NHL on television in the 1980s

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During the 1979–80 and 1980–81 seasons, four more Canadian teams, the Edmonton Oilers, Quebec Nordiques, Winnipeg Jets, and Calgary Flames, joined the NHL. The Oilers and Flames were featured frequently as the two teams were contenders the 1980s; in contrast, as the Nordiques were owned by Carling-O'Keefe, a rival to the show's sponsor Molson and whose English-speaking fanbase was very small (being located in a near-exclusively Francophone area of Quebec), the Nords were rarely broadcast, and never from Quebec City during the regular-season.

After Wayne Gretzky was traded to the Los Angeles Kings in 1988, the network began showing occasional double-headers when Canadian teams visited Los Angeles to showcase the sport's most popular player. These games were often joined in progress, as the regular start time for HNIC was still 8 p.m. Eastern Time and the Kings home games began at 7:30 p.m. Pacific Time (10:30 Eastern). Beginning in the 1995 season, weekly double-headers became the norm, with games starting at 7:30 Eastern and 7:30 Pacific, respectively. In 1998, the start times were moved ahead to 7 p.m. ET and PT.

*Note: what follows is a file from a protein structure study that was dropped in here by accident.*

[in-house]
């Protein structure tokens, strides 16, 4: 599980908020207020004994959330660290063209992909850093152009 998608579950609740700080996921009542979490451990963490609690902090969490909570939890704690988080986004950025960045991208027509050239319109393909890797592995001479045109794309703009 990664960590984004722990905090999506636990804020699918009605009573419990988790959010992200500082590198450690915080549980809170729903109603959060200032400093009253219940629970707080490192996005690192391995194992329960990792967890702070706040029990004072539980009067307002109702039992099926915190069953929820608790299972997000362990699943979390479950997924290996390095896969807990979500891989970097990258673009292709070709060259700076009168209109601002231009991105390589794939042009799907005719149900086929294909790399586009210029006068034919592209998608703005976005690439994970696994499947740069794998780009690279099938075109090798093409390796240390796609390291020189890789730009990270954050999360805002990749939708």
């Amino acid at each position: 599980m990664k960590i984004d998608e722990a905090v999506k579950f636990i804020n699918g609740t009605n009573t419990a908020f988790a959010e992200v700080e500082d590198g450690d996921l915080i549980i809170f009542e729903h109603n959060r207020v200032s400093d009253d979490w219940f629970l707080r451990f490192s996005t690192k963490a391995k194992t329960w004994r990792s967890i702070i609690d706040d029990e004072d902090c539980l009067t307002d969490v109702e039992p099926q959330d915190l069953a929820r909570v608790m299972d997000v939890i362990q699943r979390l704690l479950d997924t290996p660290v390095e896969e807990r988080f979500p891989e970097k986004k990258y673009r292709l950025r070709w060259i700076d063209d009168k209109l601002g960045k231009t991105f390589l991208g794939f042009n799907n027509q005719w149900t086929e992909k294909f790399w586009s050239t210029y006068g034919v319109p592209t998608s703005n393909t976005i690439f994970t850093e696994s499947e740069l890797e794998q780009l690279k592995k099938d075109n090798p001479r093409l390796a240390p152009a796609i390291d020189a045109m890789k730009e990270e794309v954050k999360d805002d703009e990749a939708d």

Year-by-year breakdown[edit]

1980[edit]

In 1979–80, the National Hockey League replaced their syndicated coverage package The NHL Network with a package on USA.[1] At the time, the USA Network was called UA-Columbia.[2] As the immediate forerunner for the USA Network, UA-Columbia, served as the cable syndicated arm of not only MSG Network in New York, but also PRISM channel in Philadelphia, and whatever pay/cable outlets were around in 1979.

USA's coverage began as a Monday night series[3][4][5] with Dan Kelly[6] doing play-by-play alongside a variety of commentators including Pete Stemkowski, Lou Nanne and Brian McFarlane. Scott Wahle was the intermission host.

ESPN initially covered the NHL during the 1979–80, 1980–81 and 1981–82 seasons by making deals with individual teams.[7][8] This included eleven Hartford Whalers home broadcasts in 1980–81 and 25 the following year.[9] During this time, USA also broadcast National Hockey League games. In order to prevent overexposure, the NHL decided to grant only one network exclusive rights. In April 1982, USA outbid ESPN for the NHL's American national television cable package ($8 million for two years).[10][11]